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Intricately painted walls of the courtyard of a Haveli in Mandawa

Rajasthan is one of the most popular tourist destinations in India. Known for its picturesque forts and palaces, Rajasthan wears a cloak of temples, baolis, water bodies, and Havelis . The Shekhawati region, in North-Eastern Rajasthan which lies on the Delhi-Jaipur-Bikaner route, attracts visitors for the intricately ornate Havelis of rich merchants who settled here aeons ago. The beautiful frescoes on the walls are mesmerizing to the extent that the region has rightfully earned the name- the largest open-air art gallery in India!

The Havelis of Shekhawati, once the residence of the Marwaris, showcases the opulent lifestyle of the community. While the towns of Rajasthan were dominated by large palaces and forts, the Marwaris flourished in this region and built their Havelis with large wooden gates, projected balconies, and inward-facing courtyards. The wealthy travelling merchants paid heed to the architecture of these Havelis with special emphasis on embellishing the outer walls. The majority of these Havelis belong to the second half of the nineteenth century and the architectural style and painting details were greatly influenced by Mughal ornamentation and Rajputana courts. These paintings narrate stories for the viewers. To some, they speak of the pure love of Radha-Krishna while to others they speak of the British influence and English babus and Dames. Interestingly, scientific discoveries and technological advancements are also depicted. For instance, a Haveli in Churu depicts Bikaner railway station on one side and Jodhpur on the other. In another, one finds vivid descriptions of Radha-Krishna fleeing the mundane in a flying car. Jesus is also seen in similar forms at places.

Radha-Krishna depicted on the outer walls of Havelis

Radha-Krishna depicted on the outer walls of Havelis

You can find a lot of open-air galleries when you move through the streets of Mandawa, Nawalgarh, Jhunjhunu, and Fatehgarh in the Shekhawati region. Each of these towns has enchanting clusters of Havelis , exquisite in their own way. For example, the Jhunjhunwala Haveli (Mandawa) transports you to the story of King Midas whose touch transformed everything to gold. This Haveli has a room with its interior painted in gold and has descriptive ornate illustrations. Similarly, the murals painted on the façade of the Mohanlal Saraogi Haveli (Nawalgarh) depict vintage cars and automobiles driven by the chauffeurs of the British babus. Likewise, Mohanlal Saraf Haveli (Mandawa) reminds you of the palatial rooms of Rajput forts and palaces with its intricate coloured glass and mosaic tile work. A few of the Havelis , like the Haveli of Gulab Rai Ladia, have a tasteful display of erotic paintings. These paintings are, however, very discreetly positioned so as to go unnoticed by the eyes of the casual visitor.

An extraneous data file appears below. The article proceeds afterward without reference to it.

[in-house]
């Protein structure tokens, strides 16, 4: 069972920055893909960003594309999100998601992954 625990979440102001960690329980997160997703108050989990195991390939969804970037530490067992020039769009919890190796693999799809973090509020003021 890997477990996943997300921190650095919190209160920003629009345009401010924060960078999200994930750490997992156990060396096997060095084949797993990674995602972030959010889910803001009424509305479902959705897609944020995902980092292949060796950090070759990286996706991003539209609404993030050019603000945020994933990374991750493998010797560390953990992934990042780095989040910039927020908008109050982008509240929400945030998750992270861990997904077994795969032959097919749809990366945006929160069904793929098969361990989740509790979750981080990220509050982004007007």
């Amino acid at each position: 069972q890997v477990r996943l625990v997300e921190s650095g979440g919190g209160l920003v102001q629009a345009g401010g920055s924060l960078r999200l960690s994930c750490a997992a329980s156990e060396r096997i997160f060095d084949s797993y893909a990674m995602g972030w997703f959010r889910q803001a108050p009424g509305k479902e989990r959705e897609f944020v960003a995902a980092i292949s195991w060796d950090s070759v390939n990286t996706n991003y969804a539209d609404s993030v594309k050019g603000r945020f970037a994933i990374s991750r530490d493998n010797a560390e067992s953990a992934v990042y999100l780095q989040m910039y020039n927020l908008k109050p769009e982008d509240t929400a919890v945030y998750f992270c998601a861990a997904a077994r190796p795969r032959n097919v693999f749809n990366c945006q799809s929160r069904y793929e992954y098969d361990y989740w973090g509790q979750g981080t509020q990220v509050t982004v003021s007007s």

What is unusual and attractive about these painted Havelis are the subjects chosen and the colours used by the local artists. The themes are as varied as the culture of Rajasthan. It has an amalgamation of religious subjects- Avatars of Vishnu, Buddha and his poses, depictions from epics like The Ramayana and The Mahabharata, as well as decorative geometric designs used in Mughal architecture. Everyday mundane lives and chores have been aesthetically transformed into something magical. There are also depictions of folk tales from Indian mythology and nuances from British rule.

Illustration of British men

Depiction of Ram and Lakshman from the Ramayana

Unfortunately, the majority of these Havelis lie abandoned in the streets of Shekhawati, as their owners have moved to the mainland cities to run their businesses. A ray of hope for the revival of these Havelis is visible now. Through the ‘The Shekhawati Project’ initiative, the structures and the fresco paintings on the walls are being conserved and restored, so that India’s largest open-air art gallery can be preserved for generations to come.